Here are two examples of Earth, wind and fire -- to the extreme. shares and discusses an incredible video of Mexico's Popocat petl volcano exploding Monday:

When you watch, notice the shock wave that shakes the sky and crashes down the mountain's slope (at 5 seconds and 30 seconds in the video). says the volcano -- located southeast of Mexico City -- is rated yellow, meaning people are (and have been) discouraged from being in its vicinity.

In no way related to this volcano, but sharing the common features of raging wind, flames and smoke, take a look at this fire tornado (video below).

"Pillar of fire" Australia- in real-time from chris tangey on Vimeo.

Said tornado charred parts of the Australian outback about last September. We shared video at the time, but as filmed in slow motion.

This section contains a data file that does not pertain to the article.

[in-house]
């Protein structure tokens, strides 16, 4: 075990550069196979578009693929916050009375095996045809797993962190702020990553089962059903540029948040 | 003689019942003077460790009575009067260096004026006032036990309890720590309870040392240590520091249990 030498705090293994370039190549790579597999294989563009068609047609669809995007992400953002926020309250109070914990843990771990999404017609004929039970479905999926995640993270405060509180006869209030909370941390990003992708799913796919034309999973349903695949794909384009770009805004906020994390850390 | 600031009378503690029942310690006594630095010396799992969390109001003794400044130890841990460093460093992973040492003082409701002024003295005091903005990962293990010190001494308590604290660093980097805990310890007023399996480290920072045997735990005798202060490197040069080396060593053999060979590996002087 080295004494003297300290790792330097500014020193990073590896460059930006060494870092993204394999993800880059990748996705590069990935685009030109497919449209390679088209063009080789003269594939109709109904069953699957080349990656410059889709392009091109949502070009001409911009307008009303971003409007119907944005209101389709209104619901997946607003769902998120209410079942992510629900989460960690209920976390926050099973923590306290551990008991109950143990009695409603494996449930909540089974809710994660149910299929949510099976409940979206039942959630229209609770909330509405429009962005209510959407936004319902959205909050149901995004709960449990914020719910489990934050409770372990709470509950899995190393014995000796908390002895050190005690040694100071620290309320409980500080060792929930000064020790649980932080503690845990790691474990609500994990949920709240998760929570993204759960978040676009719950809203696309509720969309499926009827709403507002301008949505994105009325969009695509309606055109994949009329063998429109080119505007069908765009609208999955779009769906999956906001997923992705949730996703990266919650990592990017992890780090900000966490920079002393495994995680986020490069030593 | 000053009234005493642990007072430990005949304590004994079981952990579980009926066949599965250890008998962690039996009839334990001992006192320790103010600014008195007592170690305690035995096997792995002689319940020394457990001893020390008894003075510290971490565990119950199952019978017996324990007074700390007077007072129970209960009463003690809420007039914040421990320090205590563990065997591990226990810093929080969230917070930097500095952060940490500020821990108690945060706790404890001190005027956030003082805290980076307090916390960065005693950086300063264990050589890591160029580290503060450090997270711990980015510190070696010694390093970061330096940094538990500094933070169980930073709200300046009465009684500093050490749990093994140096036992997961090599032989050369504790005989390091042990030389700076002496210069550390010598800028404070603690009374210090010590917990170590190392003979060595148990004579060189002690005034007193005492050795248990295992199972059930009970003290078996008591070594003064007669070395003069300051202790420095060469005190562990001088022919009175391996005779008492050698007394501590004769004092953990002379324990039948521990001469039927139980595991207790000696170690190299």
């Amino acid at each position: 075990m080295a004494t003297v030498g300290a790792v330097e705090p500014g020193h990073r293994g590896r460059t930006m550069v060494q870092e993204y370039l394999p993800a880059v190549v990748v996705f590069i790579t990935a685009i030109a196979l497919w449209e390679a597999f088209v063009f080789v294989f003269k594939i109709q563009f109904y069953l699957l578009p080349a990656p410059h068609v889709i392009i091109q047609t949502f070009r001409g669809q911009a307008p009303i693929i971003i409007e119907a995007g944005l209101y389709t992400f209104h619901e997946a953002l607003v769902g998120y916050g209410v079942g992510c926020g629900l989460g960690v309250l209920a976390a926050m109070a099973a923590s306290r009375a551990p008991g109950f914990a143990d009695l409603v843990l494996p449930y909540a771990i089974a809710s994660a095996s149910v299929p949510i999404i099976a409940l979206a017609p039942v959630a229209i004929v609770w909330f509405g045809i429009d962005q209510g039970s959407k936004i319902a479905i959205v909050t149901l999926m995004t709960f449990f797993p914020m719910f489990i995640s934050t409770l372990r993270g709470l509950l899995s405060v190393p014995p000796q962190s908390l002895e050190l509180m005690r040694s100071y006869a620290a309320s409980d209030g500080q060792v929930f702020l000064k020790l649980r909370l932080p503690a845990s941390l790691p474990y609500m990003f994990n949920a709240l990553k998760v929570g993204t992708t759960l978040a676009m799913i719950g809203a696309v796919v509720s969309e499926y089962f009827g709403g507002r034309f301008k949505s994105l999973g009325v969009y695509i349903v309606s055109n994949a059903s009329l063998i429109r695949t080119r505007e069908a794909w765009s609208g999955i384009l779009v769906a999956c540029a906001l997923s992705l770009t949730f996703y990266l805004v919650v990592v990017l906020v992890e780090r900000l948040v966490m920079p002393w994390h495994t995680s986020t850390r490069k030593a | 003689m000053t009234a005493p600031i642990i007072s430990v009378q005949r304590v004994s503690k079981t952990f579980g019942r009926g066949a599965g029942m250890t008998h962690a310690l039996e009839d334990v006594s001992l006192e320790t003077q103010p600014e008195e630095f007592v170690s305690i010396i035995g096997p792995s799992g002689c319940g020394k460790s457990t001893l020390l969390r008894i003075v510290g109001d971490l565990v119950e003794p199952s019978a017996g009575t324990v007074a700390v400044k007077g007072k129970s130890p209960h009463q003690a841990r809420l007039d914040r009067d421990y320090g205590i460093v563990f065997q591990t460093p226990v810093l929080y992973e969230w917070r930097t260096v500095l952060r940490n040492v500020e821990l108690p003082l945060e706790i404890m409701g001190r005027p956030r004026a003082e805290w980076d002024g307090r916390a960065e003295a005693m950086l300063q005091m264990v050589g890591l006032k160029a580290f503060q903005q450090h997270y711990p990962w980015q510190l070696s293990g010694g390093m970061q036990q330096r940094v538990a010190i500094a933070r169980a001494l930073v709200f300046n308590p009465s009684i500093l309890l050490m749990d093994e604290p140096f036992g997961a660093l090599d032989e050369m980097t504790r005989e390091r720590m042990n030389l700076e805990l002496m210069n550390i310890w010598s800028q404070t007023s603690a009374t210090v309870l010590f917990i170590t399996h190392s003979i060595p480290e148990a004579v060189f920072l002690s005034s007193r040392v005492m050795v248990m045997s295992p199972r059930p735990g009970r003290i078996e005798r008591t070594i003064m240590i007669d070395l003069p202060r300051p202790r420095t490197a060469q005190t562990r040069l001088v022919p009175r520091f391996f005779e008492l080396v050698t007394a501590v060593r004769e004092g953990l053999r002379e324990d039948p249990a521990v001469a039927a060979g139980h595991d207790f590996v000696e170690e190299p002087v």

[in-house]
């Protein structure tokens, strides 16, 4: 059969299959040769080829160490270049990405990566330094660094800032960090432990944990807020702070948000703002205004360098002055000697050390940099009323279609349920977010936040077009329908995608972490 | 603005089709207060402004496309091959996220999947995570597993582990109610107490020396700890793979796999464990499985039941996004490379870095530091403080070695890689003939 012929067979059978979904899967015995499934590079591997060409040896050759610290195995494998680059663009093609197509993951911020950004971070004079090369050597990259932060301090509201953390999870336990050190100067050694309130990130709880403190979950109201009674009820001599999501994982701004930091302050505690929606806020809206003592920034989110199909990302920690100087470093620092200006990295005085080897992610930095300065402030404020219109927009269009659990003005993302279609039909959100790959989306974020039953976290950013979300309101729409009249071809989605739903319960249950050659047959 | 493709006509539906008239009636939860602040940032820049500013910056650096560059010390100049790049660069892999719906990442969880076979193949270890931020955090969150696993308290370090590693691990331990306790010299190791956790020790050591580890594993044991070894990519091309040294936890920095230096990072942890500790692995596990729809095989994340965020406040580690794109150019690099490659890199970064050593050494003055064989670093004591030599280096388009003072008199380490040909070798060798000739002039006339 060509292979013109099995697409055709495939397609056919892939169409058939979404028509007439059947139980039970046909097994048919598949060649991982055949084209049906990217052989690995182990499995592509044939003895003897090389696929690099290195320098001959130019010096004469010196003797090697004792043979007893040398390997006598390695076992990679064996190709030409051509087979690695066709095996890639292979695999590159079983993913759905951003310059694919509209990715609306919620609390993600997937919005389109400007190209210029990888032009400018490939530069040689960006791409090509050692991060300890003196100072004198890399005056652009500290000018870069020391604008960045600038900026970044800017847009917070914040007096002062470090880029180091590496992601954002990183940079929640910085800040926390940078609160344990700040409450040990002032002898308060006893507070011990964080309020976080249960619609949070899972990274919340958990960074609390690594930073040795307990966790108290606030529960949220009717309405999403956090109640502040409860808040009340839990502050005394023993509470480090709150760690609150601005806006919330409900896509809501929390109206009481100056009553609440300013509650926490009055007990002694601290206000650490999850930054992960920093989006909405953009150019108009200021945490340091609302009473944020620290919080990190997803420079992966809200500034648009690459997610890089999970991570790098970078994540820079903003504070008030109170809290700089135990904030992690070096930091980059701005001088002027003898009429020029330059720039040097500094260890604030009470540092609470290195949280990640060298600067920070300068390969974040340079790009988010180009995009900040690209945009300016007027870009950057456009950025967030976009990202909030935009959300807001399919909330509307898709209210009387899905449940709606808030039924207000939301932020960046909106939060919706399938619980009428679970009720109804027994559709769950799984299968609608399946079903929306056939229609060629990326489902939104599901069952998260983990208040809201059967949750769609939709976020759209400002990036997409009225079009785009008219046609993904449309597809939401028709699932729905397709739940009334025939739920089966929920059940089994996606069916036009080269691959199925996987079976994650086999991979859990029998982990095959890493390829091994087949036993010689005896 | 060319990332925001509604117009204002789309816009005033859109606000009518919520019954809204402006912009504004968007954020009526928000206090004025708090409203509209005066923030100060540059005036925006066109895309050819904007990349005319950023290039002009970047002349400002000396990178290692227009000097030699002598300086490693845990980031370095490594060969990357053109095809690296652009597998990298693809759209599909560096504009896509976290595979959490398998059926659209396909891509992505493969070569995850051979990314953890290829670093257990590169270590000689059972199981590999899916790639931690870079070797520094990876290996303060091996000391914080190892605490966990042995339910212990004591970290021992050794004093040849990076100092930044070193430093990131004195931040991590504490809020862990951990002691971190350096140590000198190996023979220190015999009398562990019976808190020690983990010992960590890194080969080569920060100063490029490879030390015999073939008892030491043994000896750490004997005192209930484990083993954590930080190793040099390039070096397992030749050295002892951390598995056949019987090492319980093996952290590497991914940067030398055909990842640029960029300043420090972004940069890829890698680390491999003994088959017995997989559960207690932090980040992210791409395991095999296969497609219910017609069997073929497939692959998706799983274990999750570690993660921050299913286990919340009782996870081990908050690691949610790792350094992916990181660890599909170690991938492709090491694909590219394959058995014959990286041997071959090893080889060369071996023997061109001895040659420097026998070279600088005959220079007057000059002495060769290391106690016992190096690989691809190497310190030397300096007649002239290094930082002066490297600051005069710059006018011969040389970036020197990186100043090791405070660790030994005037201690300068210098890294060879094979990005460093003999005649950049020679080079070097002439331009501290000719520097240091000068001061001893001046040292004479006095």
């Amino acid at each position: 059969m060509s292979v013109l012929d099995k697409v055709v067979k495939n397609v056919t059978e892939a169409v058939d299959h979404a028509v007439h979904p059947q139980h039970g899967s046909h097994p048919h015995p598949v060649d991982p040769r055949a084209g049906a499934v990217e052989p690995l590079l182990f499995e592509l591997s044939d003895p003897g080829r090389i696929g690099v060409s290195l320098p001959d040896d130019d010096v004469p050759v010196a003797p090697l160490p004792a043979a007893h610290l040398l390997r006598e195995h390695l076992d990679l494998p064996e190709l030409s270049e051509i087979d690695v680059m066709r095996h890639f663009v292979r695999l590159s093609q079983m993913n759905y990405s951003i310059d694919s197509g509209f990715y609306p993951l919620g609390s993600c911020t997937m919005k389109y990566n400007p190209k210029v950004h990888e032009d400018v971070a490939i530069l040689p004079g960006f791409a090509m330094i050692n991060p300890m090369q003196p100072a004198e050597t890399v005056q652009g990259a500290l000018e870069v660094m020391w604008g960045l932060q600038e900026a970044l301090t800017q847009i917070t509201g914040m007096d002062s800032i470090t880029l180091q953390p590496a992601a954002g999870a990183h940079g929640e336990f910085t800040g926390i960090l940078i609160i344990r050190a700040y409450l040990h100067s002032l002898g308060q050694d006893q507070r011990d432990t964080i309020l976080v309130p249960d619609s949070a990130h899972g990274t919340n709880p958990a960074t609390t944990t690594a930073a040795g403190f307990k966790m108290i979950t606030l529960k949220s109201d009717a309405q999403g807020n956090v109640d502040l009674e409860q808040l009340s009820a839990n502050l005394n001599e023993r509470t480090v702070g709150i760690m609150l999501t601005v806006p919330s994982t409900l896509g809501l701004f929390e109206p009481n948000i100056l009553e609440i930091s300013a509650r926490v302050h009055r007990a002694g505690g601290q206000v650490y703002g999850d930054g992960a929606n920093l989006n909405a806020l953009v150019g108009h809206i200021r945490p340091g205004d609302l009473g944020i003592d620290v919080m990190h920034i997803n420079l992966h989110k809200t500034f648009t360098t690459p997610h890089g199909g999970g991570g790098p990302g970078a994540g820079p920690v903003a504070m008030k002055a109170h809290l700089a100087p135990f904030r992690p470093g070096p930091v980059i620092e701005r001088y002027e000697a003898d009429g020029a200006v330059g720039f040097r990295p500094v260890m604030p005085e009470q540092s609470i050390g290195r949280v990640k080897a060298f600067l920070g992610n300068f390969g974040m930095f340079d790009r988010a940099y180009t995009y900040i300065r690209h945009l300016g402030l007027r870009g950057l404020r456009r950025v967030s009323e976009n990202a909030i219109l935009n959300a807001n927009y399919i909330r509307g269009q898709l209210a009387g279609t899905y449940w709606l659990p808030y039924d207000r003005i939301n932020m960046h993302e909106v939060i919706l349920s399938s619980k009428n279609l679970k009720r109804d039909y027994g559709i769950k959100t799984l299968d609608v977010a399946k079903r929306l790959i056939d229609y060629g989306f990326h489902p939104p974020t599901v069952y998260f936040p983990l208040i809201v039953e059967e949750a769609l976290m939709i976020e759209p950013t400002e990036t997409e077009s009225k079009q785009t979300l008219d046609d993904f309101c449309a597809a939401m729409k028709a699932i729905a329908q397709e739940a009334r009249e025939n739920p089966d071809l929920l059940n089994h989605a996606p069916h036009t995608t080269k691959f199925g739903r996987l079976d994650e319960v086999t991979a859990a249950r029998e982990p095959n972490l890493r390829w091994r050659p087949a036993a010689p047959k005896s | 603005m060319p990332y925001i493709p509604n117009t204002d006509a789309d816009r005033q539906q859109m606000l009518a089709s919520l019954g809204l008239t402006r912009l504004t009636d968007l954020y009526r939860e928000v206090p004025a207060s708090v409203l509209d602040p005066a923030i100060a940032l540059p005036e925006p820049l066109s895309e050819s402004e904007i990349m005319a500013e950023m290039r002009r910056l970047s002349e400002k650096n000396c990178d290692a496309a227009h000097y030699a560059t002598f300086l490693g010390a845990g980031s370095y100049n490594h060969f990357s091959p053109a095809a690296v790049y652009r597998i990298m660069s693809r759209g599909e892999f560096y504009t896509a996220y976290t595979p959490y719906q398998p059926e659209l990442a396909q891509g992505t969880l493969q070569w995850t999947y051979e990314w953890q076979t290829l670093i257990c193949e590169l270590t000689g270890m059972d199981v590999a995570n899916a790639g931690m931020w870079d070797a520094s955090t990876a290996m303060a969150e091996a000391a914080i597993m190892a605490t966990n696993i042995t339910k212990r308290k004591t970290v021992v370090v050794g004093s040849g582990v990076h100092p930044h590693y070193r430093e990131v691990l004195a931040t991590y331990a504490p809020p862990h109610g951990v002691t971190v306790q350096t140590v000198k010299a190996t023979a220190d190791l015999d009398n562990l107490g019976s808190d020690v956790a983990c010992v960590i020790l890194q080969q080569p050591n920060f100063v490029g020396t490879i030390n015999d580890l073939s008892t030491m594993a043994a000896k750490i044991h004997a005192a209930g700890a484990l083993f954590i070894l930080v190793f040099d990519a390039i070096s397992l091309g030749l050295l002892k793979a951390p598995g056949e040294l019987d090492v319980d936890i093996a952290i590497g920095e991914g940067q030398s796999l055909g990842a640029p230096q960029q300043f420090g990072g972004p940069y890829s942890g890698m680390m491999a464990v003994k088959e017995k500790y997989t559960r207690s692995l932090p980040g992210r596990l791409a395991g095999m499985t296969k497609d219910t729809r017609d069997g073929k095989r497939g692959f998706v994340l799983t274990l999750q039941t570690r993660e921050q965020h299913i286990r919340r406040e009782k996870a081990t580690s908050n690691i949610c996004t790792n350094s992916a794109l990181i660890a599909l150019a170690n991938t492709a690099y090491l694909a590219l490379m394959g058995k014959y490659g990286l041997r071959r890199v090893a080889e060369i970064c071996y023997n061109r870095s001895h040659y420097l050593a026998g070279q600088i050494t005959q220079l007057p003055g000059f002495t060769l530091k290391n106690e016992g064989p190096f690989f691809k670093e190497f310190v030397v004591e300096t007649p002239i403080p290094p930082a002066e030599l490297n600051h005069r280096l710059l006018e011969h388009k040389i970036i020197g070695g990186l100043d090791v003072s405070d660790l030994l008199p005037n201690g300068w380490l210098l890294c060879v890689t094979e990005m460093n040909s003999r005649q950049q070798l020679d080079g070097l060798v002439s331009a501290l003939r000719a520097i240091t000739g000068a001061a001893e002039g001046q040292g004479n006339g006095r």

"For the very first time a series of wild clips are precisely corrected back to real-time, or as it happened speed," says the description of this latest video, released in the last week.

How does a fire tornado form? Here's NOAA's explanation, which we posted in our previous post on the topic:

"While rare, fire tornadoes (also known as fire whirls) generally form when superheated air near the surface of a large fire zone rises rapidly in an airmass where sufficient horizontal or vertical vorticity (spin in the atmosphere) is also present. Much like a dust devil or whirlwind, the rapidly rising air above a wildfire can accelerate and turn the local vorticity into a tight vertical vortex, now composed of fire instead of dust."